The last of the summer whine

The last of the summer whine

‘The refrain we hear again and again is “We have to be electable.” No one disagrees. But is that actually what’s happening? asked Jamie Driscoll, when barred from running as the Labour candidate to become the North East (of England) mayor in May 2024. The result would normally be a shoo-in for Labour, but Driscoll may now stand as an independent. Fewer than half of the local Labour members eligible to vote bothered to vote for any of the candidates they were allowed to select from. They had been presented with a shortlist of two, which excluded Driscoll, the Mayor of North Tyne.

If he does stand, Driscoll will be up against McGuiness whose campaign pledge was: ‘As your Labour mayor, my number one priority will be ending child poverty. It’s an absolute tragedy that the North East has the highest rate of child poverty in the country and I’ll do everything in hyt replica watches my power to change that. For starters, every request for mayoral funding will have to outline exactly what that money will do to help end child poverty in the region.’ Ending child poverty was a pledge made long ago by Tony Blair, another politician who represented a nearby part of the North East of England. Voters may remember what little that policy achieved. The aim had been to somehow achieve it without reducing economic inequalities . A million children moved ever so slightly over a statistical line that few could feel. But that mattered not while the upper middle class left loved Sure Start Centres, which New Labour kept alive as communities collapsed around them. Sure Start was imposed from above rather than grown from below.

In 1984, very near to where I first went to school, a centre was opened in Donnington in Oxford. That was the year in which the miners’ strike began and when the state was most rapidly withdrawing from public life. It was started by a group of mums, including my mum. It is still there. Donnington Doorstep will be forty years old next year. Long after the politicians stop bragging about what they have achieved and what their opponents haven’t, long after we have forgotten countless different narrations ‘we have to be electable’, what will remain is what we fight for with the greatest hope. What has died is what we didn’t realise to be under threat.

Consider where highest proportion of children are now growing up in poverty:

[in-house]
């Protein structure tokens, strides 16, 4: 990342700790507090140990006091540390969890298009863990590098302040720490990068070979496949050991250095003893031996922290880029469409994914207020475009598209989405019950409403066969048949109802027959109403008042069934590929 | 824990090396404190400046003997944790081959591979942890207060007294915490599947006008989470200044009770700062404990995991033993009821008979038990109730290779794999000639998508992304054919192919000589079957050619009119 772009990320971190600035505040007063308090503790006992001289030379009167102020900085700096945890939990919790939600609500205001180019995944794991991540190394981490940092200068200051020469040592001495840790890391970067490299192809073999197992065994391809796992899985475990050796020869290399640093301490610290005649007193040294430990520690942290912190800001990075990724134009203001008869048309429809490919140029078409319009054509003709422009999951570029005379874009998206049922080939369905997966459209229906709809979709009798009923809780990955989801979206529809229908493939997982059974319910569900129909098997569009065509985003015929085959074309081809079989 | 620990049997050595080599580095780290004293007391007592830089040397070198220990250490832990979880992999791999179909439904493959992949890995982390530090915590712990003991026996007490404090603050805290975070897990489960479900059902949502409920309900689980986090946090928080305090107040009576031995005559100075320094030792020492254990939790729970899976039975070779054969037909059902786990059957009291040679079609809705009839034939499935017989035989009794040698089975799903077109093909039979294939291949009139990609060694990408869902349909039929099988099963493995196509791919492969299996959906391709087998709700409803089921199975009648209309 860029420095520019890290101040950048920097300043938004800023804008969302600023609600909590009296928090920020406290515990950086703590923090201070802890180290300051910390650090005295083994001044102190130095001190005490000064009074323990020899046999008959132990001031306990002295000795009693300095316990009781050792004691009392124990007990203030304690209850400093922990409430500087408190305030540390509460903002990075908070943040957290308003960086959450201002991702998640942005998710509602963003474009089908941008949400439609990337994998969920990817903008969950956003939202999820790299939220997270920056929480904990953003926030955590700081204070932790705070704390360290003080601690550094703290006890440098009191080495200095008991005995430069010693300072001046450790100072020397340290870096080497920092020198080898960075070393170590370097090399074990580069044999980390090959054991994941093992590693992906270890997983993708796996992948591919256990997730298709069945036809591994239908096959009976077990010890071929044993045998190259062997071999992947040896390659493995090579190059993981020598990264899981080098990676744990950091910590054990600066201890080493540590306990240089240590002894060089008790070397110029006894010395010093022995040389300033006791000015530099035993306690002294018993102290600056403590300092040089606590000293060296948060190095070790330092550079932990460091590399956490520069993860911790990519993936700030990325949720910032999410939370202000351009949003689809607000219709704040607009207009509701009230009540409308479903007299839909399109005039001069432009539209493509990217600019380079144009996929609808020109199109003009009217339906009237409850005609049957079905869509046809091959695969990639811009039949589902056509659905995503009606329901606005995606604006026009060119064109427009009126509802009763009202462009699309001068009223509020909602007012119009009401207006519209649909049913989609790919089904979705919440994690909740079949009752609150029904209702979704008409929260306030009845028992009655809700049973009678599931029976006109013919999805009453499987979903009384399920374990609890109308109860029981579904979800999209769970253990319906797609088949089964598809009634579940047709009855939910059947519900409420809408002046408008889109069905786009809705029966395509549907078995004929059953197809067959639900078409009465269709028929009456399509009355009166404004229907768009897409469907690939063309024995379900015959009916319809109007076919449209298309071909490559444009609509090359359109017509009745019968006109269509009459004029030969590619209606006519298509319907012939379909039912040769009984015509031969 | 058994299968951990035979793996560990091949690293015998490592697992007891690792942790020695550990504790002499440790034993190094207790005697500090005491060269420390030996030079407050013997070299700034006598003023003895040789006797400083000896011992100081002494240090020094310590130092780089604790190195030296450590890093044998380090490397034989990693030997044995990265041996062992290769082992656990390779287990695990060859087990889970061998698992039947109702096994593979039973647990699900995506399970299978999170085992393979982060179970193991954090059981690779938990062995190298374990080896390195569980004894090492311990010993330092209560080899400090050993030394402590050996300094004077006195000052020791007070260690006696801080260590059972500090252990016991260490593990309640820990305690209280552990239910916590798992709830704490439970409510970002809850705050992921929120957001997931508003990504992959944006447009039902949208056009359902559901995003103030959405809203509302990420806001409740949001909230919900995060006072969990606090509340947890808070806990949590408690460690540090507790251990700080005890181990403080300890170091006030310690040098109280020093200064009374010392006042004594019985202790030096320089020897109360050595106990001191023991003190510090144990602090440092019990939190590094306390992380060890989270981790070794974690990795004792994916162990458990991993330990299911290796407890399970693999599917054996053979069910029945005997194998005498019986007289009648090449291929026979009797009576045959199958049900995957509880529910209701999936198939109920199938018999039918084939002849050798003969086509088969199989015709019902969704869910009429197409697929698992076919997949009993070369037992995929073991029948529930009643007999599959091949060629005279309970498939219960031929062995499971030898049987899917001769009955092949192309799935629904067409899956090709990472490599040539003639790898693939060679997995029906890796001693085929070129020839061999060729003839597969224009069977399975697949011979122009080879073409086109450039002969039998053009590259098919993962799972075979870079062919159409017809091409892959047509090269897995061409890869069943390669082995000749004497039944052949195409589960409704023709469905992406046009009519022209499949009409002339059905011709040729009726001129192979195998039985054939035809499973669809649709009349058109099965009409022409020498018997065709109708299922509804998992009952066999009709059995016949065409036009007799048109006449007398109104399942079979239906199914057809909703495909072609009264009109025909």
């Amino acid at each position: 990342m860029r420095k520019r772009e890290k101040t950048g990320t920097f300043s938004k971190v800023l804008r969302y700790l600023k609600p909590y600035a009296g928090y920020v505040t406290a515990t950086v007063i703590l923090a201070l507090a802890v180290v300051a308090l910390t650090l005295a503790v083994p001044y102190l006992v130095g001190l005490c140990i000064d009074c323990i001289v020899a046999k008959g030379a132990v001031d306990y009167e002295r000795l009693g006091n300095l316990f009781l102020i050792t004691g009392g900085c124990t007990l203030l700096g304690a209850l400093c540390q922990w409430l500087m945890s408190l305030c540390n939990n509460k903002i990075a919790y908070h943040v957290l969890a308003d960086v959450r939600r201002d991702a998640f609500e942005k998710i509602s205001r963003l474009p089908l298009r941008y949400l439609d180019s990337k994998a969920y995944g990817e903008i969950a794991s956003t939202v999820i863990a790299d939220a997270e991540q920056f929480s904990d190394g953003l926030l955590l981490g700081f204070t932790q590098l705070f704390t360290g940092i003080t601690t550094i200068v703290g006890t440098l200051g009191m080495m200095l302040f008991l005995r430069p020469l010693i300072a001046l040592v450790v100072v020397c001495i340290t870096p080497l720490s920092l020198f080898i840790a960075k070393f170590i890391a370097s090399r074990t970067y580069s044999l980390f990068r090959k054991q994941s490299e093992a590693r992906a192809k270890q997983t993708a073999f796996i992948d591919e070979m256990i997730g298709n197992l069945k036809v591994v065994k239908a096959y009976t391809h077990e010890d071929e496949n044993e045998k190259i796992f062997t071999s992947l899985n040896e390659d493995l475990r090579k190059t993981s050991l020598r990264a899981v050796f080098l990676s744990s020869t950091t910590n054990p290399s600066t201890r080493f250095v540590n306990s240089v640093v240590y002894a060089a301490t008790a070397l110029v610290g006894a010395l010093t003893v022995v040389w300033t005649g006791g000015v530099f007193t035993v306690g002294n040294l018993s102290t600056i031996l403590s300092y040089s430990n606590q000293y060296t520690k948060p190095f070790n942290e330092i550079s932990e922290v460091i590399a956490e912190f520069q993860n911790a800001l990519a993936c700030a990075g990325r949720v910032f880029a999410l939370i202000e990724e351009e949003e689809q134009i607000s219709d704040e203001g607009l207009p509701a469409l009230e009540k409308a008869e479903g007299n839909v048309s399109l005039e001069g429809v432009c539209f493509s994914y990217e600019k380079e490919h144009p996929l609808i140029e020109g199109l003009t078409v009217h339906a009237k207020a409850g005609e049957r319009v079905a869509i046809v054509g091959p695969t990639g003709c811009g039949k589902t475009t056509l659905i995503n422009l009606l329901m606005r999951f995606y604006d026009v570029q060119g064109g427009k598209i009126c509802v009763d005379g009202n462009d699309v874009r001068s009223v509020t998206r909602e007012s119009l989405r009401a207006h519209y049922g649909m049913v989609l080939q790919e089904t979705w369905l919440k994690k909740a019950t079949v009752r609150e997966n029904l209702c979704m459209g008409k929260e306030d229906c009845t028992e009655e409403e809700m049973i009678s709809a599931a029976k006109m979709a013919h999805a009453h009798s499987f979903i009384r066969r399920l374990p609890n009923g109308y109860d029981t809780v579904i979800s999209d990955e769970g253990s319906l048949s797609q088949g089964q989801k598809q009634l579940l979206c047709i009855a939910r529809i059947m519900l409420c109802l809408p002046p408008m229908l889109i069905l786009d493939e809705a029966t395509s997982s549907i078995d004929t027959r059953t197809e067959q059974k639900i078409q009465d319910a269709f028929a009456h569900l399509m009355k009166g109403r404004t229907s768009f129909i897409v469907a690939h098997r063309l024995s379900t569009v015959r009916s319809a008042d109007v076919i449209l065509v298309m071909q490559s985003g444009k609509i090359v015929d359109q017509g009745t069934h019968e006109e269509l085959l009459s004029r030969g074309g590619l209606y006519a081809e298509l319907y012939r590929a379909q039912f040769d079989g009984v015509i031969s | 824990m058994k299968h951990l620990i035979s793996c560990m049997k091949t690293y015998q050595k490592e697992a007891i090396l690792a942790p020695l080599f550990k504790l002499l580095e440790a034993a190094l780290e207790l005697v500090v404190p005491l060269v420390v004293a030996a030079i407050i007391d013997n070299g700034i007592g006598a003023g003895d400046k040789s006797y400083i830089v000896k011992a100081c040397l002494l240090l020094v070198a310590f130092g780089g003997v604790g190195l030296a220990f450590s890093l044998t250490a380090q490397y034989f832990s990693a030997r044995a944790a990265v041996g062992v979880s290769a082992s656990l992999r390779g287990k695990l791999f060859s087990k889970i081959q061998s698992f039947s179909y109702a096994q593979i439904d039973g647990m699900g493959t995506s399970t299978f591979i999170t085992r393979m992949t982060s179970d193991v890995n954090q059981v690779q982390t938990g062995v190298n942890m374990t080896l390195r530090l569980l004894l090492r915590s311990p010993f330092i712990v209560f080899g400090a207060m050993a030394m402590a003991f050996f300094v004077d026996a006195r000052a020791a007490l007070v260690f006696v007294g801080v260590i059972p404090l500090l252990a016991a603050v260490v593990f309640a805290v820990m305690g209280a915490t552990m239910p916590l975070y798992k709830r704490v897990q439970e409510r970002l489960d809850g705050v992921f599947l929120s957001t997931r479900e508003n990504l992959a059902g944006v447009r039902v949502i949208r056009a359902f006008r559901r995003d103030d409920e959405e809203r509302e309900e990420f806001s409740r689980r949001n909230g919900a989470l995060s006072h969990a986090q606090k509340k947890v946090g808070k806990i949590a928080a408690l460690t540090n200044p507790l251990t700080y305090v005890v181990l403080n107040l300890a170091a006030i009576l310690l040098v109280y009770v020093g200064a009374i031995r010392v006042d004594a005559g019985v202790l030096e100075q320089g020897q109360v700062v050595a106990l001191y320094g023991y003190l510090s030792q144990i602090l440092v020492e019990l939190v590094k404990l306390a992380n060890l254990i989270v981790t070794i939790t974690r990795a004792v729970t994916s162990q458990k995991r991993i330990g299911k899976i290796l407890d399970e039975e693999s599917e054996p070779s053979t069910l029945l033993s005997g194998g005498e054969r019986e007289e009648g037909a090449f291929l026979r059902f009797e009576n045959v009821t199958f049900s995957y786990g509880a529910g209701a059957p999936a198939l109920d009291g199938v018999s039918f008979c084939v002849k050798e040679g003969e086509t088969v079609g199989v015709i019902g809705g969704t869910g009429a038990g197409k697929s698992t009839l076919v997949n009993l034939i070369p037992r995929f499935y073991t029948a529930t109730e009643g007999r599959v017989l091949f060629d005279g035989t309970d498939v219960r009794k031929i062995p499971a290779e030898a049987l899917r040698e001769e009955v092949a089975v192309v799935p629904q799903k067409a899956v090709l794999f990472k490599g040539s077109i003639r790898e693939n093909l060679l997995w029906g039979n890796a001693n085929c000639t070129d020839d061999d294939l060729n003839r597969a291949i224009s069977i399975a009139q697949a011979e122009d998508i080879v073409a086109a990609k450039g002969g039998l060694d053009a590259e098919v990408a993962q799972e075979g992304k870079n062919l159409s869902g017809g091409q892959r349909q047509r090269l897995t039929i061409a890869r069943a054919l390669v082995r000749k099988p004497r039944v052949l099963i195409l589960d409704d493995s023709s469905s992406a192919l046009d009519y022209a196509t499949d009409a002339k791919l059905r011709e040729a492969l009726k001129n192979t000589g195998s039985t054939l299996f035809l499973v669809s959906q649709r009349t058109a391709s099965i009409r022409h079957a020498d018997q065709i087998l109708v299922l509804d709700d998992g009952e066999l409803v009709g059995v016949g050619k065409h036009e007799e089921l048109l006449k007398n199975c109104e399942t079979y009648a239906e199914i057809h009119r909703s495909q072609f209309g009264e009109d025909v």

Child poverty may be highest in the North East of England and the West Midlands, but it is also now higher in affluent South East England (in the region that contains Oxford), than in all of Scotland and Northern Ireland. No one in 1984 would have believed you had you suggested such an outcome were possible four decades after Thatcher’s men trod on the necks of the miners. The South East lost too, as did all of England. Child poverty is now so much lower in Scotland that its two English geographical neighbours. One child fewer in every ten is now growing up in poverty in Scotland today as compared to both the North East and North West of England. As I type, child poverty in Scotland is plummeting because the £25 a week Scottish Child Payment for all children who are poor and under 16 kicks in there throughout 2023 – that enhanced payment began to be made in November of 2022.

Scotland fought back. England didn’t. Scotland is still fighting. In June 2023 its minsters pledged to reduce the need to use food banks within three years by introducing a human rights approach to providing cash and hence dignity. There is now a huge difference between pledges made in Scotland and those made in England. At its core that difference is intent. The Scots really do mean to do it. Tony Blair did not. Had he meant to, he would have done so. It is easier to reduce inequality and poverty than it is to go to war. Unlike most European leaders he joined America’s war. Unlike almost all of them, he did not reduce inequality and poverty.

New Labour still has its cheerleaders: ‘Labour’s leader had a strategy mapped out from day one, and nothing has distracted him from it: two years to fix the party, ruthlessly expunging any who damage it; a set of five cast-iron missions; and fiscal balenciaga 139247 fashionable hoodies discipline, avoiding all spending traps ahead of the manifesto.’ This ‘…is the time to remember May 1997’ the cheerleaders say. But some of us remember 1997 differently to others – the promises, the hope, the exhilaration of the Conservatives being shown the door after 18 years, and then Mrs Thatcher in Hampshire five year later being able to list as her greatest achievement: ‘Tony Blair and New Labour’.

What are the ‘five cast iron missions’ of New Labour in 2023? Here is a summary:
1: Highest sustain growth in the G7 (a watered down version of George Osborne’s 2015 pledge).
2. Make Britain a clean energy superpower (very similar to Theresa May’s climate pledge of 2019).
3. Build an NHS fit for the future (Boris Johnson’s 40 new hospitals 2020 promise, but even vaguer).